Devo Manc


DEVO MANC: future for the NHS?


£6 billion of NHS care is to be merged with Social Care Commissioning and given to the new Greater Manchester Combined Authority, run by a mayor.

Taking the ‘National’ out of the NHS starts with Greater Manchester but could spread everywhere.  ’Devo Manc’ is another top-down reorganisation with no consultation.  How can we defend national pay, terms and conditions if budgets are controlled locally?  How will merging two underfunded market-ridden commissioners help to improve social care, produce better outcomes for patients, reduce bed blocking, give local people a greater say in NHS or social care?  Greater integration of health and social care is good in theory.  But without adequate funding (£6 billion won’t cover the area’s health and social care needs) and proper planning, this proposal is mainly an illusory shift of power and a real shift of blame.


Lack of clarity and funding

Trade unions should demand more information about the impact for services and staff, and proper consultation before deciding to support this plan. The details are unpublished, and may not be legal, but warning signs are clear:

  • Health care and social care problems will NOT be solved by another expensive top-down reorganisation.
  • £1.2 billion (20%) has been cut from the Greater Manchester health budgets by this government.
  • 40% has been cut from council budgets leading to 25% cut in social care. Nationally nearly a million fewer elderly people in England get home care now.
  • Devo Manc says public health, prevention and health promotion are crucial.  Yet Manchester City Council has just implemented the government’s £90m cuts in public health funding for mental health and health and wellbeing services.  Hundreds of staff are losing their jobs, and services are being slashed or closed.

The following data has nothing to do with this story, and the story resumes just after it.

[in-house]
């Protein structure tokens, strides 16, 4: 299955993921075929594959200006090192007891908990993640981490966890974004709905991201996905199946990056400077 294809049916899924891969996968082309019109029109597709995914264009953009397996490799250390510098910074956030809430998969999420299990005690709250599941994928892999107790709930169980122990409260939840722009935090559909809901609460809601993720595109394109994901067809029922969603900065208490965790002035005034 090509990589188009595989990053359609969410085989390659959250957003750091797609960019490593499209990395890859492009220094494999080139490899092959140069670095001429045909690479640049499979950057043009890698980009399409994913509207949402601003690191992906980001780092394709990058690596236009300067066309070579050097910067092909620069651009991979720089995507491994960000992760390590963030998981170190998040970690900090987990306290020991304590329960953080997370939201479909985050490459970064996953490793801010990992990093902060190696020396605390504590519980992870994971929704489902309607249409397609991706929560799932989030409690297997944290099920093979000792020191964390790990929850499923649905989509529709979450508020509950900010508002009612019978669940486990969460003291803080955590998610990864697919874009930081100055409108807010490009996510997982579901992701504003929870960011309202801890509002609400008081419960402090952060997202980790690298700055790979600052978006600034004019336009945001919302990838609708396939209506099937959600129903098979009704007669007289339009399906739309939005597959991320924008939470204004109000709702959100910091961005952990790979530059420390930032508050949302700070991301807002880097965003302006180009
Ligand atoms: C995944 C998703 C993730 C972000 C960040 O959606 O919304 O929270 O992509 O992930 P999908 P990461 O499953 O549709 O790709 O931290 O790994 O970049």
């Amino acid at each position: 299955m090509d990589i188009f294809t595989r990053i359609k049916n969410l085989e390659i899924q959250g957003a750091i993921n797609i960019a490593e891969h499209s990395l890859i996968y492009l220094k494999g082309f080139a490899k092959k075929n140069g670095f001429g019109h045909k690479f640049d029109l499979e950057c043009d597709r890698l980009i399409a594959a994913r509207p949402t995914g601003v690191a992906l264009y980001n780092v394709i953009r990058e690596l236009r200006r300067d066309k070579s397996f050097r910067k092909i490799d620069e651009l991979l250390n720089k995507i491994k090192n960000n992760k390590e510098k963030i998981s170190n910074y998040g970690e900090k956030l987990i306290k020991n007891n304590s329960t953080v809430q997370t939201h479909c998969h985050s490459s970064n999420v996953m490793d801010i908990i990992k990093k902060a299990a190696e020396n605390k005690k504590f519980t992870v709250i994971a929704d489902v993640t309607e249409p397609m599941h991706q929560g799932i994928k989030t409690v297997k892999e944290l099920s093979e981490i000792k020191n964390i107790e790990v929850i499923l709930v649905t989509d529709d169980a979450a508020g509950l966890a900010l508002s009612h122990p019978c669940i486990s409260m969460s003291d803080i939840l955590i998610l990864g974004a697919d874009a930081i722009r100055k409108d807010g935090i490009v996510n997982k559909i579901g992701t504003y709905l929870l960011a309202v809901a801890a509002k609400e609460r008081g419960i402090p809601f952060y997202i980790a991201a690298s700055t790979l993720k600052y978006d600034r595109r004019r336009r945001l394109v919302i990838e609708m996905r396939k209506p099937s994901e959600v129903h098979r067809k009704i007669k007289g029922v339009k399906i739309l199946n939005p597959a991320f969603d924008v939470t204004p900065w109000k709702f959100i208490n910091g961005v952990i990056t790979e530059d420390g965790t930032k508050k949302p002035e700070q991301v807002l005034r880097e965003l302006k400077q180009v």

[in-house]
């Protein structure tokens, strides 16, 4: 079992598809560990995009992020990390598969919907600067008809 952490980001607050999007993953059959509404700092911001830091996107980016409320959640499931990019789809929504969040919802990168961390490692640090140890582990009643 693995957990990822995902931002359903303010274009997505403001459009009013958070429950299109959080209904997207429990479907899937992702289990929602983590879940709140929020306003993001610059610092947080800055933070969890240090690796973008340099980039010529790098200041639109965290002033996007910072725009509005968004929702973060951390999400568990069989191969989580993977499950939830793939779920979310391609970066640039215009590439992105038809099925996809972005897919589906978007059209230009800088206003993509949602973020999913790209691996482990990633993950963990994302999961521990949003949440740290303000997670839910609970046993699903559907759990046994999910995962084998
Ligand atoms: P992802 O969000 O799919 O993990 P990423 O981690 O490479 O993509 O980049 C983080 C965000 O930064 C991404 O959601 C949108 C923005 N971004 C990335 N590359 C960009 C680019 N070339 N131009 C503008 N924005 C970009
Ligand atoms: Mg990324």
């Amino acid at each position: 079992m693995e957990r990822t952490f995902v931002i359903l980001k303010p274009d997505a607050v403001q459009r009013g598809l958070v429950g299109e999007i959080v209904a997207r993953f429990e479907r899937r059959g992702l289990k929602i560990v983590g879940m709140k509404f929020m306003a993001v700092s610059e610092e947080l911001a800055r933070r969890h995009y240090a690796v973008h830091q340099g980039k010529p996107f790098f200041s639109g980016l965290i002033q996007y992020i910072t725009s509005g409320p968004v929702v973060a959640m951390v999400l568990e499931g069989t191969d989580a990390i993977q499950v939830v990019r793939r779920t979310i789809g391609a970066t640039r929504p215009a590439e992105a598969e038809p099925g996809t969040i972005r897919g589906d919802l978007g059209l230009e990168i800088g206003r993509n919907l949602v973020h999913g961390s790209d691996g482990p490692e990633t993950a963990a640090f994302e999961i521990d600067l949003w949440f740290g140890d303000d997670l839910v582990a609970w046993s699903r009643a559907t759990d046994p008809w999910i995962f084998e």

• Greater Manchester NHS want to downgrade and close 5 A+E departments.
  • The proposals say the “role of third sector and private sector providers … remains to be determined.”  Social care has already largely been privatised—which means 15 minute social care visits by people on less than the minimum wage (because staff are paid nothing to get from one client to another).
  • Joint Commissioning of Mental Health services has not improved them. Mental health is 27% of health need but gets only 13% of health funding. Many unwell users are discharged from services, with too few beds even for people who need to be sectioned, and there’s a huge increase in use of private hospitals.
  • With a stated commitment to no increase in total costs, the plan will pass responsibility – and blame – for cuts and privatisation to local authorities.

What about democracy?

Nine of the ten Greater Manchester boroughs voted in 2012 against having a mayor.  No-one was consulted over Devo Manc, so the NWTUC voted to support the call for a referendum—although UNISON officials voted against.  The ten Greater Manchester councils—mostly Labour controlled—are disregarding their electorate, staff and trade union representatives.  Their power play with George Osborne apparently by-passed Andy Burnham, a local Labour MP and shadow Health secretary.  He warns that the proposals could break up the NHS and lead to inconsistency across the country.

UNISON and the other unions in the NHS and local government were not involved in the discussions either.  At the UNISON NW region meeting in May and at UNISON National Delegate Conference in June, members from branches in Greater Manchester expressed concern about the way that the deal had been done, and what it could mean for union members and for services.  Tony Lloyd, a former Manchester MP and Greater Manchester Police Commissioner, has been confirmed as interim mayor.  He has not been elected to that position – there will be an election in May 2017.

A ‘Health and Social Care Devolution Programme Board’ has already been set up in shadow form, and will take full control from April 2016.  A new tier of ‘City Region’ bureaucracy will not ‘democratise’ the NHS.

The elected Greater Manchester councils and the government have no mandate for these far-reaching changes to the NHS, affecting all of us.

Also see the Greater Manchester Keep Our NHS Public website for more concerns about Devo Manc: